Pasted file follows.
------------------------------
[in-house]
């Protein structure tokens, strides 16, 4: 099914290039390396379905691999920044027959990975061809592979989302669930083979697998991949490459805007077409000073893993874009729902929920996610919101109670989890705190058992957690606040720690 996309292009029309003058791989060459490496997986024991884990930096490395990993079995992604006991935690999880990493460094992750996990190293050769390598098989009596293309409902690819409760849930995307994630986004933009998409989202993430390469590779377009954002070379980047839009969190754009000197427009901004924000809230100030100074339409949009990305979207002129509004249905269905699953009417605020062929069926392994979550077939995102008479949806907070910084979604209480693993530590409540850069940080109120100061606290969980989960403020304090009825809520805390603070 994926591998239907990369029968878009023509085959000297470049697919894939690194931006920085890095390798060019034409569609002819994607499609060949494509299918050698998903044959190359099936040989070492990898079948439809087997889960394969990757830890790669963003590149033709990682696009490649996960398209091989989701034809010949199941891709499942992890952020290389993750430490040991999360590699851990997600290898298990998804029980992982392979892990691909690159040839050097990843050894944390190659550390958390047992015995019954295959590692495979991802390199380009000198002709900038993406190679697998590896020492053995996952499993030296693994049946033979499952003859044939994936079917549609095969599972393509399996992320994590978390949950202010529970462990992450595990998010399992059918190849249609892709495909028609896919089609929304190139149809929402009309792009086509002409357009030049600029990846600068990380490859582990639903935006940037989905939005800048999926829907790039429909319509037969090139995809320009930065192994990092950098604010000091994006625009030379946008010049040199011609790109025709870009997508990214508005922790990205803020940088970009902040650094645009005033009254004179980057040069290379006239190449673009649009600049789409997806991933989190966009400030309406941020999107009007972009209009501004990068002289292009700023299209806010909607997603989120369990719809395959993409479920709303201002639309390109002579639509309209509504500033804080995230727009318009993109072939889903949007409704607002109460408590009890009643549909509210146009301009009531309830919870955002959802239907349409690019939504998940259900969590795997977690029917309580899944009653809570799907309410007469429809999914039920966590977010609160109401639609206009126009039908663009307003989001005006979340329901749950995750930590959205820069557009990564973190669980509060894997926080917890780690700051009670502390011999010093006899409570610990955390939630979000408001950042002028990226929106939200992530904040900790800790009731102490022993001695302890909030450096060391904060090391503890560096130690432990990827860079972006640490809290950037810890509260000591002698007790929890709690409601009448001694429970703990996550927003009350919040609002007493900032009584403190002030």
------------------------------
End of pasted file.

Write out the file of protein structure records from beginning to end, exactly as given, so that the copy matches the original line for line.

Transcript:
[in-house]
């Protein structure tokens, strides 16, 4: 099914290039390396379905691999920044027959990975061809592979989302669930083979697998991949490459805007077409000073893993874009729902929920996610919101109670989890705190058992957690606040720690 996309292009029309003058791989060459490496997986024991884990930096490395990993079995992604006991935690999880990493460094992750996990190293050769390598098989009596293309409902690819409760849930995307994630986004933009998409989202993430390469590779377009954002070379980047839009969190754009000197427009901004924000809230100030100074339409949009990305979207002129509004249905269905699953009417605020062929069926392994979550077939995102008479949806907070910084979604209480693993530590409540850069940080109120100061606290969980989960403020304090009825809520805390603070 994926591998239907990369029968878009023509085959000297470049697919894939690194931006920085890095390798060019034409569609002819994607499609060949494509299918050698998903044959190359099936040989070492990898079948439809087997889960394969990757830890790669963003590149033709990682696009490649996960398209091989989701034809010949199941891709499942992890952020290389993750430490040991999360590699851990997600290898298990998804029980992982392979892990691909690159040839050097990843050894944390190659550390958390047992015995019954295959590692495979991802390199380009000198002709900038993406190679697998590896020492053995996952499993030296693994049946033979499952003859044939994936079917549609095969599972393509399996992320994590978390949950202010529970462990992450595990998010399992059918190849249609892709495909028609896919089609929304190139149809929402009309792009086509002409357009030049600029990846600068990380490859582990639903935006940037989905939005800048999926829907790039429909319509037969090139995809320009930065192994990092950098604010000091994006625009030379946008010049040199011609790109025709870009997508990214508005922790990205803020940088970009902040650094645009005033009254004179980057040069290379006239190449673009649009600049789409997806991933989190966009400030309406941020999107009007972009209009501004990068002289292009700023299209806010909607997603989120369990719809395959993409479920709303201002639309390109002579639509309209509504500033804080995230727009318009993109072939889903949007409704607002109460408590009890009643549909509210146009301009009531309830919870955002959802239907349409690019939504998940259900969590795997977690029917309580899944009653809570799907309410007469429809999914039920966590977010609160109401639609206009126009039908663009307003989001005006979340329901749950995750930590959205820069557009990564973190669980509060894997926080917890780690700051009670502390011999010093006899409570610990955390939630979000408001950042002028990226929106939200992530904040900790800790009731102490022993001695302890909030450096060391904060090391503890560096130690432990990827860079972006640490809290950037810890509260000591002698007790929890709690409601009448001694429970703990996550927003009350919040609002007493900032009584403190002030």